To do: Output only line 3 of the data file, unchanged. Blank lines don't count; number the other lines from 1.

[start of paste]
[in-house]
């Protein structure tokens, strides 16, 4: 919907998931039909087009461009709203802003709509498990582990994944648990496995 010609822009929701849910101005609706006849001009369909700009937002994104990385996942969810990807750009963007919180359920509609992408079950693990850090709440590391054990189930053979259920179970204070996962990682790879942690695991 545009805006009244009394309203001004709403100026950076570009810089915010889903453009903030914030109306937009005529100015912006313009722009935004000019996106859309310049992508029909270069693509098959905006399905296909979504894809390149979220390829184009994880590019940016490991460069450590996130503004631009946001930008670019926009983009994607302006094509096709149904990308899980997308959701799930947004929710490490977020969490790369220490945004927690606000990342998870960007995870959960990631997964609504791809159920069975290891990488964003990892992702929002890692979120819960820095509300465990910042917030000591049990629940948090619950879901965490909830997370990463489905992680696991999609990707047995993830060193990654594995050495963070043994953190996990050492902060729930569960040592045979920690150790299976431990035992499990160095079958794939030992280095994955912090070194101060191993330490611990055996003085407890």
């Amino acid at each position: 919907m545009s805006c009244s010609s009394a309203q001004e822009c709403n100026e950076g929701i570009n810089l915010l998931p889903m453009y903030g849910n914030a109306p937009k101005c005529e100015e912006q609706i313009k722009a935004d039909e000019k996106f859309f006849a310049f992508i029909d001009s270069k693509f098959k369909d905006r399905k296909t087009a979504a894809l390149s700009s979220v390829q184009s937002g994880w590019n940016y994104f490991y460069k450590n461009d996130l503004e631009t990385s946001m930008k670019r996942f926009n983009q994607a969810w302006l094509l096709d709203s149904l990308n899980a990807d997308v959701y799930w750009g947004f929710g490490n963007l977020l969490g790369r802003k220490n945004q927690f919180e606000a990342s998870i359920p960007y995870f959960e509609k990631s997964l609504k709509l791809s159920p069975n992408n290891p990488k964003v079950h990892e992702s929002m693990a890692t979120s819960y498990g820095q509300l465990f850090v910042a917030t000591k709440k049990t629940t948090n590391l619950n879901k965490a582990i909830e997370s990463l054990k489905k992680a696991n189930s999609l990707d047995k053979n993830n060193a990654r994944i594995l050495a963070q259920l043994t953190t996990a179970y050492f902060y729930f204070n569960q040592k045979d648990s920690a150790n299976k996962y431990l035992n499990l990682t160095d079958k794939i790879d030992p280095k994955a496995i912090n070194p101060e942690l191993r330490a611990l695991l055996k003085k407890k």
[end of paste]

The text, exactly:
């Amino acid at each position: 919907m545009s805006c009244s010609s009394a309203q001004e822009c709403n100026e950076g929701i570009n810089l915010l998931p889903m453009y903030g849910n914030a109306p937009k101005c005529e100015e912006q609706i313009k722009a935004d039909e000019k996106f859309f006849a310049f992508i029909d001009s270069k693509f098959k369909d905006r399905k296909t087009a979504a894809l390149s700009s979220v390829q184009s937002g994880w590019n940016y994104f490991y460069k450590n461009d996130l503004e631009t990385s946001m930008k670019r996942f926009n983009q994607a969810w302006l094509l096709d709203s149904l990308n899980a990807d997308v959701y799930w750009g947004f929710g490490n963007l977020l969490g790369r802003k220490n945004q927690f919180e606000a990342s998870i359920p960007y995870f959960e509609k990631s997964l609504k709509l791809s159920p069975n992408n290891p990488k964003v079950h990892e992702s929002m693990a890692t979120s819960y498990g820095q509300l465990f850090v910042a917030t000591k709440k049990t629940t948090n590391l619950n879901k965490a582990i909830e997370s990463l054990k489905k992680a696991n189930s999609l990707d047995k053979n993830n060193a990654r994944i594995l050495a963070q259920l043994t953190t996990a179970y050492f902060y729930f204070n569960q040592k045979d648990s920690a150790n299976k996962y431990l035992n499990l990682t160095d079958k794939i790879d030992p280095k994955a496995i912090n070194p101060e942690l191993r330490a611990l695991l055996k003085k407890k």